The Art Gallery Scene of Hot Springs
Central Avenue, the main thoroughfare of downtown Hot Springs, was named one of the 10 Great Streets in the U.S. this year by the American Planning Association. The street is home to many eye-catching sights, including Gallery Row.
“Our galleries downtown are all within walking distance of each other and each is committed to creating a comfortable environment for experiencing works of art,” said Alison Parsons, owner of Alison Parsons Gallery at 802 Central Avenue. “To get its true sense of significance one must experience art in person.”
According to Parsons, who grew up in Hot Springs and opened her business in 2006, galleries plays a vital role in the city. “They are a place to build a community, an art ecosystem, cultivating relations between artists, collectors, our residents and visitors,” she said.
Parsons, who is well known for her colorful paintings that capture local scenes like Bathhouse Row and Oaklawn, said each gallery in town exhibits a diverse range of art by local, regional and international artists. She added that Hot Springs is a resort town and the galleries are centrally located and within minutes of parks, lakes and area attractions.
The town is home to both a thriving and supportive arts community and also Gallery Walk, a monthly series that highlights new art exhibitions and showcases local art galleries and studio spaces. During the event, which is held the first Friday of every month, galleries stay open late and artists are also often present to discuss their work.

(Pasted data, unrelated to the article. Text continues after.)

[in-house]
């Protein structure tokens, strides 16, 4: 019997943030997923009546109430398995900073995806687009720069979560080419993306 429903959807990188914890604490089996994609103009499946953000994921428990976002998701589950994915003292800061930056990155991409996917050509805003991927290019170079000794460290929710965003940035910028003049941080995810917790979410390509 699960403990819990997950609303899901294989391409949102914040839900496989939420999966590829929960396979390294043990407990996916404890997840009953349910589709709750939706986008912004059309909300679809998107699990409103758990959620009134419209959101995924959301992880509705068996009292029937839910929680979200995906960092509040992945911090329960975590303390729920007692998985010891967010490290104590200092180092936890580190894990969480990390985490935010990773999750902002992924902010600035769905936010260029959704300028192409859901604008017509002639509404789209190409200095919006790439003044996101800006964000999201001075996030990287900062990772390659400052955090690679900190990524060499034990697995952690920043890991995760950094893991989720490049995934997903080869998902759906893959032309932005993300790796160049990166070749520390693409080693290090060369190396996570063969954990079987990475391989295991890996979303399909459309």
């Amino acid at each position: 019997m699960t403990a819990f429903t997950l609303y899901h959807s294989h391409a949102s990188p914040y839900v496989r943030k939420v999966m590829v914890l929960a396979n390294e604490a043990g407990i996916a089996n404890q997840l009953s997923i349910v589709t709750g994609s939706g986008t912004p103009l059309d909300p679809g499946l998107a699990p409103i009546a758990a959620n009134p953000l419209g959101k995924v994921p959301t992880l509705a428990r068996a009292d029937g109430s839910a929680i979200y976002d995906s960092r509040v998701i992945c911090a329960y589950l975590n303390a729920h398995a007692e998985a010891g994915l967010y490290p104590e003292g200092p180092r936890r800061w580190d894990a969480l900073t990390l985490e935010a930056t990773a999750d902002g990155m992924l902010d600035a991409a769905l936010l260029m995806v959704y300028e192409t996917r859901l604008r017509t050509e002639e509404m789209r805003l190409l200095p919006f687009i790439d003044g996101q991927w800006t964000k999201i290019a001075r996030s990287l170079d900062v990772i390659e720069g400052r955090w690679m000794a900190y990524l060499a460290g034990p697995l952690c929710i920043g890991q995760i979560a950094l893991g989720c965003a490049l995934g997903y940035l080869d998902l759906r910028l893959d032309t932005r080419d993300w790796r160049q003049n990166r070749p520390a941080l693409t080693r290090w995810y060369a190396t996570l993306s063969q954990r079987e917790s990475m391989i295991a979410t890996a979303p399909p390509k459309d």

Among the many galleries that take part in this monthly series is Justus Fine Art Gallery, located at 827 A. Central Avenue. Dolores Justus has owned the gallery for around10 years and her space, which hosts new exhibits every month, features her own work along with work by many other established Arkansas artists including noted sculptor Robyn Horn.
“The galleries have played a big role in the development downtown,” said Justus. “There have also been a lot of collaborative events between the galleries and artists, with many of the other art events and programs including music, film, poetry, theater and arts education.”
Justus, who is also a painter and has lived in the city for over 20 years, said the Italian artist Benini helped spur the art scene in Hot Springs when he opened a gallery in town in the late 1980s, but prior to that, there was already a strong creative culture in place. Local artists such as the Larsons at Fox Pass Pottery, pen and ink artist Gary Simmons, and others had already laid an important foundation for the further development of the arts.
Justus stated that now Hot Springs has become a destination for art collectors and appreciators. “The galleries and other exhibit venues offer a range of work from artists who are just starting out, to those who are in prominent museum collections,” she said.
“For the gallery owners, it is certainly a labor of love,” she added. “I hope with a lot of the improvements that are happening downtown, the arts will continue to grow and develop. The fine art galleries and wide range of culture offering in Hot Springs are something for the community and state to be really proud of.”